Natural languages, by contrast, are subjective constructs invented by groups of humans to communicate with each other. They often exhibit rule-like behaviour (grammar and conjugation, for example), but these rules are grounded only in convention, not objective reality, and they are constantly evolving.

Humans may have forfeited our lead in recognizing tumours or judging credit risk, but we still have, and may always have, the final authority over what is or isn't “natural” in a natural language. This authority is reflected in the metric of choice for evaluating machine translation algorithms - the BLEU (bilingual evaluation understudy) - which scores candidate translations based on their similarities to a human professional's work. “The closer a machine translation is to a professional human translation, the better it is”, concede the framework's inventors.

Human translation doesn't just set the standard, it necessarily is the standard.

2. Big data doesn't have a big sense of humour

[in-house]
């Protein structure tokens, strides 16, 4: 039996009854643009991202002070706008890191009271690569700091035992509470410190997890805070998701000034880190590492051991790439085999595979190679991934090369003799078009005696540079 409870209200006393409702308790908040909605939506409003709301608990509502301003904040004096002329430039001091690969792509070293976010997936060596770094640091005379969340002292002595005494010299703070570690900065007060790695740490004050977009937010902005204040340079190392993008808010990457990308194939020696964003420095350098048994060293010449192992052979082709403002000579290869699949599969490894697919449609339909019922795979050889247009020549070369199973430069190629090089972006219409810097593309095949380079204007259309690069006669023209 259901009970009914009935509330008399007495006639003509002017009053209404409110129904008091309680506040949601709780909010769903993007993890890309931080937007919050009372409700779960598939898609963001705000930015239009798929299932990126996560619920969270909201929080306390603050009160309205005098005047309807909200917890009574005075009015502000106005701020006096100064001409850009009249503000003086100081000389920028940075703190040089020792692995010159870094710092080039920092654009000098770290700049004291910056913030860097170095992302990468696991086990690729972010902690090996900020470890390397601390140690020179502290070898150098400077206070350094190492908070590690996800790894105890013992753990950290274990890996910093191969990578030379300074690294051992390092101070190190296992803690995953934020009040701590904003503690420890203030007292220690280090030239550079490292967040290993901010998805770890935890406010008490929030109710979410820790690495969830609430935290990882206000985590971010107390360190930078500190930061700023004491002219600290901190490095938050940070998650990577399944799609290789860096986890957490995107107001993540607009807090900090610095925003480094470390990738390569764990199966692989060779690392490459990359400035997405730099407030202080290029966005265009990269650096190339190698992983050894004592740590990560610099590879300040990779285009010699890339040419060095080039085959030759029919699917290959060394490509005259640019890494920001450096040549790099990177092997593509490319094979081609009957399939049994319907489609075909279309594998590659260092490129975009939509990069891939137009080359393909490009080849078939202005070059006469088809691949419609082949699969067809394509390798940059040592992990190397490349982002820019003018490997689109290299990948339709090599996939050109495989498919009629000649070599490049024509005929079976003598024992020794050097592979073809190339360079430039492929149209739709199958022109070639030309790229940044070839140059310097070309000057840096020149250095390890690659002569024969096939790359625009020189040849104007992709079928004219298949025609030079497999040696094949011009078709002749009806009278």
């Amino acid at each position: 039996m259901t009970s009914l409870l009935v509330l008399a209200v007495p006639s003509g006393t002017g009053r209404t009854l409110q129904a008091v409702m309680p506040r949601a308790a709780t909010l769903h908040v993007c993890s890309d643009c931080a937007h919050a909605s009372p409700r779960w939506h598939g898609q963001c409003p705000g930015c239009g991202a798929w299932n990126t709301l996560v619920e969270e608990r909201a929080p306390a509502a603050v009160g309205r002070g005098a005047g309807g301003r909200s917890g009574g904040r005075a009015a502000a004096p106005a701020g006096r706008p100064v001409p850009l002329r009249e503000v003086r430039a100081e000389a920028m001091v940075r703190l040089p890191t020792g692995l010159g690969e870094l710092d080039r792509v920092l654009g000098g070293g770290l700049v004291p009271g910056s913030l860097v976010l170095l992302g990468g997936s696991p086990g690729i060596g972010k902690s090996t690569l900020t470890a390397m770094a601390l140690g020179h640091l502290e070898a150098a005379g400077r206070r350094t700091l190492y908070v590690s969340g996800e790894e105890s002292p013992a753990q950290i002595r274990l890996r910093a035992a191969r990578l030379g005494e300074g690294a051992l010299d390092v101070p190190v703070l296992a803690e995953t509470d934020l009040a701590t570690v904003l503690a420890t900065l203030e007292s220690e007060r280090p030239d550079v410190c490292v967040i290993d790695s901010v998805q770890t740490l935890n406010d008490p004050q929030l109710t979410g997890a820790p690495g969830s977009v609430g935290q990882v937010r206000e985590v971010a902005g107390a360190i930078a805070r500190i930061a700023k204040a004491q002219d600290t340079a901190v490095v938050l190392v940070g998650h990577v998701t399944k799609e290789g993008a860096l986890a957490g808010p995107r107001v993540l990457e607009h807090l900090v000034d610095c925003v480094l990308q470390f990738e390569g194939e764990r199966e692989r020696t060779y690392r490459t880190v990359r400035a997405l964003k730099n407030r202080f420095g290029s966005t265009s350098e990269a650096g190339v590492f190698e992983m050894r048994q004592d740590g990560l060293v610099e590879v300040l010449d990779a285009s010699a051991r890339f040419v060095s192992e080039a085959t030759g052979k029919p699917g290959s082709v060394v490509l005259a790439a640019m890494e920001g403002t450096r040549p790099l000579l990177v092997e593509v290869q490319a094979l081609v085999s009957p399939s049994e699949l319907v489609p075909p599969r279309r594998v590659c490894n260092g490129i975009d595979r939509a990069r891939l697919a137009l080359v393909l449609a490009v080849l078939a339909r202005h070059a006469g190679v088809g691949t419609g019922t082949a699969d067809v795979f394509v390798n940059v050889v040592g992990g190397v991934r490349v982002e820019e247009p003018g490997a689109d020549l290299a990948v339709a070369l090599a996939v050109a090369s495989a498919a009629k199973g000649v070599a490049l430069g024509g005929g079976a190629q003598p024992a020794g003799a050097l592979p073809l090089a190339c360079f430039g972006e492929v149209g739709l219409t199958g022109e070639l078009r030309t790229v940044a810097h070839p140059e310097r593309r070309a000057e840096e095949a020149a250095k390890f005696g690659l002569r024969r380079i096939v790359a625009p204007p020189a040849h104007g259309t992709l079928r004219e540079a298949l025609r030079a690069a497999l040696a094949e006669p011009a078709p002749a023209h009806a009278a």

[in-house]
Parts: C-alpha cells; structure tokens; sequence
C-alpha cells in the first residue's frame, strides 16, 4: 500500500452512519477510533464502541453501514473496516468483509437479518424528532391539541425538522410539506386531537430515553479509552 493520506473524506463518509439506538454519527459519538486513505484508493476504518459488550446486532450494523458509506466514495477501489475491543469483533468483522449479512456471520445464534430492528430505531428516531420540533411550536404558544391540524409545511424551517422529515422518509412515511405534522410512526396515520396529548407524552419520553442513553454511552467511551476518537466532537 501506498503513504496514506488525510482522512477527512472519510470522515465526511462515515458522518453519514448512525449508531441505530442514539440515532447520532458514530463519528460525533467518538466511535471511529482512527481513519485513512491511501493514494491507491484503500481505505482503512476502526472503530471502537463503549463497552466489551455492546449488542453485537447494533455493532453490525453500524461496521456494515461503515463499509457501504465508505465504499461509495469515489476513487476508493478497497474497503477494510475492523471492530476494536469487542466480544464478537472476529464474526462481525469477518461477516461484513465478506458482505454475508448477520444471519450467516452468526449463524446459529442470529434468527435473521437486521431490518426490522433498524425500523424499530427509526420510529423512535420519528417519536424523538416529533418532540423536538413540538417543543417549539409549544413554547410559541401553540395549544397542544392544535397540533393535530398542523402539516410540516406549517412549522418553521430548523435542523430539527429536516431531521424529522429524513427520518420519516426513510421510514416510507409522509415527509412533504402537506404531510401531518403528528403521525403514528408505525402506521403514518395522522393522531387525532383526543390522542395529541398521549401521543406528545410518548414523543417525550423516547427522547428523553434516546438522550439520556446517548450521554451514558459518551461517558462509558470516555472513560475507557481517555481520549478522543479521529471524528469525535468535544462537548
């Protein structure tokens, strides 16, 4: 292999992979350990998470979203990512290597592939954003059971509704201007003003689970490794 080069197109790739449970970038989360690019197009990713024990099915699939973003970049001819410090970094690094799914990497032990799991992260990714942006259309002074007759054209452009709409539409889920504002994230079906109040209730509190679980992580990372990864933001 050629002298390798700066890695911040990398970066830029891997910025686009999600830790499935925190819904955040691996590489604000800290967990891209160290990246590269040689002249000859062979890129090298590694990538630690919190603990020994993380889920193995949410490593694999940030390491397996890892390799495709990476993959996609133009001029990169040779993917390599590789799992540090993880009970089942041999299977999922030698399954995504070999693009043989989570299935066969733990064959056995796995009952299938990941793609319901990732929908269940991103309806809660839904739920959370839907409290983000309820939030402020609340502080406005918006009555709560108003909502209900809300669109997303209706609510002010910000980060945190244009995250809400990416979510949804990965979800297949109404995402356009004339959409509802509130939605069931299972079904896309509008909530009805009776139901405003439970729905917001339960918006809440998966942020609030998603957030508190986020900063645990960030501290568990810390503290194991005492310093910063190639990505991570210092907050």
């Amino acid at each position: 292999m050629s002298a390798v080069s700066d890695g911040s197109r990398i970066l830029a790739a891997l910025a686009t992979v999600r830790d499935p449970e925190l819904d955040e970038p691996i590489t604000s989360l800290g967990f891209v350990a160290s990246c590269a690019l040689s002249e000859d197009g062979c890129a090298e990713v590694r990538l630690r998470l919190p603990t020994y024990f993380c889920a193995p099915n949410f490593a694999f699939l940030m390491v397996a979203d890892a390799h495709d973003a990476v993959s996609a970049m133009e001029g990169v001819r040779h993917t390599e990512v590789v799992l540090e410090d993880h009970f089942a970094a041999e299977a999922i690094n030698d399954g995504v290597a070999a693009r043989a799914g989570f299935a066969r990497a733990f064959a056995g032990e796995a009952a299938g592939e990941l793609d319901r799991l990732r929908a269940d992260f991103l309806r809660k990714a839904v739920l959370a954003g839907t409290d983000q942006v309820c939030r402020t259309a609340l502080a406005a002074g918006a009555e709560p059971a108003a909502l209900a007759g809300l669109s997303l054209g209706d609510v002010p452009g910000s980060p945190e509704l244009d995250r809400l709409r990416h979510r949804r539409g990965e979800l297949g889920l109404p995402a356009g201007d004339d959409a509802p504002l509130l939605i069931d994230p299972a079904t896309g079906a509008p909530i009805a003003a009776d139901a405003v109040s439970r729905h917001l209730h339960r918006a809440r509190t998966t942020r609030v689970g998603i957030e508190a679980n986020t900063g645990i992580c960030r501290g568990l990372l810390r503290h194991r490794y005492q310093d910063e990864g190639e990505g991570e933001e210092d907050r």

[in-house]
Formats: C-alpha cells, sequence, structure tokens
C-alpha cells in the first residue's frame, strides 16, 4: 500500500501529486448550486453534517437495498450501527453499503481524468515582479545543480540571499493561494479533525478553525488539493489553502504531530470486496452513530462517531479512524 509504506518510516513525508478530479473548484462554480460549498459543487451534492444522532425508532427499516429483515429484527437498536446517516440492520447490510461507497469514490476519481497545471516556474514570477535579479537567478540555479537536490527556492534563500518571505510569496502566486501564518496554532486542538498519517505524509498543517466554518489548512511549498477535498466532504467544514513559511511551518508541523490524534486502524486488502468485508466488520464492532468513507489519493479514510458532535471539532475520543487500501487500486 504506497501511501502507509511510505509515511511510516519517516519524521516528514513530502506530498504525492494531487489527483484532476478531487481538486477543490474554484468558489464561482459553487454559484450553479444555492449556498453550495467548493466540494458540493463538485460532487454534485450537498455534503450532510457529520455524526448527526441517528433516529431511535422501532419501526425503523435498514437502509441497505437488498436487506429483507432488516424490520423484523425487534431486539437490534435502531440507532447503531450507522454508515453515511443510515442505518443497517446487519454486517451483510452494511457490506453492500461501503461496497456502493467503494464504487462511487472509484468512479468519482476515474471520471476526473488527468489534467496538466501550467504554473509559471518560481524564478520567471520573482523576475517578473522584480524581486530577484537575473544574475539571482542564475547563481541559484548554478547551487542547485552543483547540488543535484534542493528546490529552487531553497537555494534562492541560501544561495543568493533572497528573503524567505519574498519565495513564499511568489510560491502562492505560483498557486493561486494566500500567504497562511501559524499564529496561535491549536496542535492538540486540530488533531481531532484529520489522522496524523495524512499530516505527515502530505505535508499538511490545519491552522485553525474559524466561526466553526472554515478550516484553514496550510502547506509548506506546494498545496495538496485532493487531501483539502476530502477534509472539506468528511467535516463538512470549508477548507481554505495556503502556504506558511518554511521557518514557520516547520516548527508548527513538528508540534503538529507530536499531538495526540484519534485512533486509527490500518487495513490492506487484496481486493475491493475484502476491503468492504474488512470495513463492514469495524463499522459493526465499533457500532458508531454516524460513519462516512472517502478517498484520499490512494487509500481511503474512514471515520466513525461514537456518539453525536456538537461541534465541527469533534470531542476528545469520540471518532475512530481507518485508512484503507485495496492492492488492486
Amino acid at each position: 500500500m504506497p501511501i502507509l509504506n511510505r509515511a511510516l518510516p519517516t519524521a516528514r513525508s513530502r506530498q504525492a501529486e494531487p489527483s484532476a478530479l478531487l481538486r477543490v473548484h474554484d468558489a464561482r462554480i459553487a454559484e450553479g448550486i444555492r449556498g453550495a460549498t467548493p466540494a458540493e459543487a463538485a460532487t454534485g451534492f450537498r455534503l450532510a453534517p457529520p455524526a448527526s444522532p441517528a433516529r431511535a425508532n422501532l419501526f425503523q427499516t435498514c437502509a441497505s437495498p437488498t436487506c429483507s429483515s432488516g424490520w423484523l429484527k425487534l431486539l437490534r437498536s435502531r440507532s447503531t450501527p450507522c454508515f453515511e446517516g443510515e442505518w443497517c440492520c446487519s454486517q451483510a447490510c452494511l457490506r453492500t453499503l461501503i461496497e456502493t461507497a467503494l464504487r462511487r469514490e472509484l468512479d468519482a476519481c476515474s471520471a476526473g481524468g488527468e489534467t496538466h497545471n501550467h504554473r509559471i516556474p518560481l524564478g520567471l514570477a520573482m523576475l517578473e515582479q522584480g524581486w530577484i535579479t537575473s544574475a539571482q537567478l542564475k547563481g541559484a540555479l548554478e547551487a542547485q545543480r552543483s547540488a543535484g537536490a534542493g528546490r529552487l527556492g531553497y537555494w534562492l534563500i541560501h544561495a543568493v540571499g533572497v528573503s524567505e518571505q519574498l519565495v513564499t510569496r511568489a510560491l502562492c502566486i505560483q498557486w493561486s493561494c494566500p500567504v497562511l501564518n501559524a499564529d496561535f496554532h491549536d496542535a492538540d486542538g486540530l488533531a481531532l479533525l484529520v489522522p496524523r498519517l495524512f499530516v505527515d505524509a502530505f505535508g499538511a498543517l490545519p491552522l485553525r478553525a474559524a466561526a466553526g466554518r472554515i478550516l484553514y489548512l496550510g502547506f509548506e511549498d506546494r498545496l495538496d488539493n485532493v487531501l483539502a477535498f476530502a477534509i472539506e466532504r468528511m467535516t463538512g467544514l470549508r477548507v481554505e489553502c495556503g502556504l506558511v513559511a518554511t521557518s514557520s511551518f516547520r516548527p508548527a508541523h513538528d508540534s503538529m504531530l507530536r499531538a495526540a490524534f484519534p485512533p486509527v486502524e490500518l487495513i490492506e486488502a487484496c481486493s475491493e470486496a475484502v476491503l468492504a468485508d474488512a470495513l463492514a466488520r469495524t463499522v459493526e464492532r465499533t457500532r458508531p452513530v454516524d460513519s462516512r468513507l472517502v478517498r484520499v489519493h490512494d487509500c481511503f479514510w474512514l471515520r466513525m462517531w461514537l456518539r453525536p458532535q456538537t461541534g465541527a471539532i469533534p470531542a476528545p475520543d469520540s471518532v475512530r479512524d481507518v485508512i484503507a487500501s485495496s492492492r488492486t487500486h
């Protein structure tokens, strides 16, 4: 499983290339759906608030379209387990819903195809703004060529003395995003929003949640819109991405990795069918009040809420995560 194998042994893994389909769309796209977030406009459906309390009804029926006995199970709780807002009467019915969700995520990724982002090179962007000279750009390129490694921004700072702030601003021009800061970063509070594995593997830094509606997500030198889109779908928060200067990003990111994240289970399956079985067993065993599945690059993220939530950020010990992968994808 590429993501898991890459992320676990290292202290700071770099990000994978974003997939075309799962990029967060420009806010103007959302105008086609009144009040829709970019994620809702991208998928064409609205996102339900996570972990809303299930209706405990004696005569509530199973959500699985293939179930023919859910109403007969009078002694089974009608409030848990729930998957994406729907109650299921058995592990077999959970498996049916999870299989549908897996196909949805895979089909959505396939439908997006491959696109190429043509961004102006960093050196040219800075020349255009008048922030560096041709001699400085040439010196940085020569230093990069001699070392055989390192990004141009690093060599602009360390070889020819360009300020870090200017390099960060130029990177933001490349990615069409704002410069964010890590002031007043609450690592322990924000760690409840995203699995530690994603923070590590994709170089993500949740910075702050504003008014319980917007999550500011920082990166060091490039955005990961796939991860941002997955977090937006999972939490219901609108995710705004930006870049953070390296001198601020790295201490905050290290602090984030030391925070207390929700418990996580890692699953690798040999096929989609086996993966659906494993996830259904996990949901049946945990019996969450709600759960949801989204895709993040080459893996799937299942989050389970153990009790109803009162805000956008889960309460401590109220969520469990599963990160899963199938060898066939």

Any translator will tell you that jokes, puns and sly innuendo (as well as nuanced cultural references) are among the hardest bits to get over the language barrier. Yet without them, our quality of expression becomes much poorer. From an interpreter's standpoint, tone of voice and body language also directly inform a speaker's intent and have to be accurately analyzed and conveyed in the target language as well.

This is challenging for humans, but it's currently impossible for machines.

The move from statistical, phrase-based machine translation to neural networks has yielded significant improvements in overall quality. But neural machine translation is even more dependent on huge sets of training data than its predecessor models. And since the biggest bilingual datasets available are from official translations of government documents and religious texts, these algorithms have a pitifully low exposure to humour, wordplay and non-verbal expression.